Tahfimul: And can you tell us about a really great project that you worked on, that you are really proud of?
Bianca: Sure. That’s a little difficult to answer just because there are so may things that I have been working on. But one thing that comes to mind is one of my more recent projects. It’s what we call, Fleet Five, which is a redesign of the whole app. On the surface it might sound like a redesign or UI change, no biggy, but for my team this was a really big change because we changed a lot of the Backend architecture, we pulled in some couriers to do some beta testing, we got their feedback and really wanted to explore the user experience and make sure we are giving them a tool that is easy to use and effective.
Tahfimul: I see. And what’s one great advice to cap it off. What’s one great advice to anybody that is seeking to be part of the Computer Science career?
Bianca: One piece of advice I would give is something I am sure you have heard before, but it’s always good to reiterate. It’s just to ask for help when you need it. So this can be in the form of just asking questions when you are unsure of something or asking for guidance in the longer term on how you can improve your career and one talk I have given is even just for how to ask for help for looking for a job or how to learn this new tool, something more focused. It’s just I think something that a lot of us just forget to do is to use the resources available to us and ask the people who we already know in our network for help when we need it and that can really help shorten the learning curve.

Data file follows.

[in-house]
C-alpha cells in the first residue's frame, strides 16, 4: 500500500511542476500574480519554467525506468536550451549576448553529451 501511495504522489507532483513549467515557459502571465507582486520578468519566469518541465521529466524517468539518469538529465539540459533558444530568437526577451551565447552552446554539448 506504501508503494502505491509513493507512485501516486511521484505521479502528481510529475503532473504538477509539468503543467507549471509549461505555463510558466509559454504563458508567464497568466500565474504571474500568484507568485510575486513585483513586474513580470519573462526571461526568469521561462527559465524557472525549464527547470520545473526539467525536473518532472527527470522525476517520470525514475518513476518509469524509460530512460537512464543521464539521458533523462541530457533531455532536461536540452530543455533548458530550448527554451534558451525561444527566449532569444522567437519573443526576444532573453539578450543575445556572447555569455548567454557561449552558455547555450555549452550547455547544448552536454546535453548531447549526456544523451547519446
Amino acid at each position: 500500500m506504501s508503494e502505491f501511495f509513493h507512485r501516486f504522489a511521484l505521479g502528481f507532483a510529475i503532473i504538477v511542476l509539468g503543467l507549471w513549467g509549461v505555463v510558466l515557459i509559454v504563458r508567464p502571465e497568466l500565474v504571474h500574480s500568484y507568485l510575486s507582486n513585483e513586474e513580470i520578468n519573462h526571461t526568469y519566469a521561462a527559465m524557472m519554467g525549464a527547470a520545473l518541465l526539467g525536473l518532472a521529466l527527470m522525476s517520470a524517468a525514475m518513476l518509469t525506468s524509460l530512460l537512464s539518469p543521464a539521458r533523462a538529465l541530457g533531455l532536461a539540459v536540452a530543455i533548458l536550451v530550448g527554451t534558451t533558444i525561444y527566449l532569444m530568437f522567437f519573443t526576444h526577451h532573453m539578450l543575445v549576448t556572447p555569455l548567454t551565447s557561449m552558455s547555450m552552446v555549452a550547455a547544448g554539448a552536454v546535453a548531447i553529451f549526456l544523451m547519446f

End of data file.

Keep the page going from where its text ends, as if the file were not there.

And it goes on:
Tahfimul: I see. Well thank you very much Bianca for joining with us today. With that we will end today’s episode of Walk The Talk Podcast. Thank you all for listening.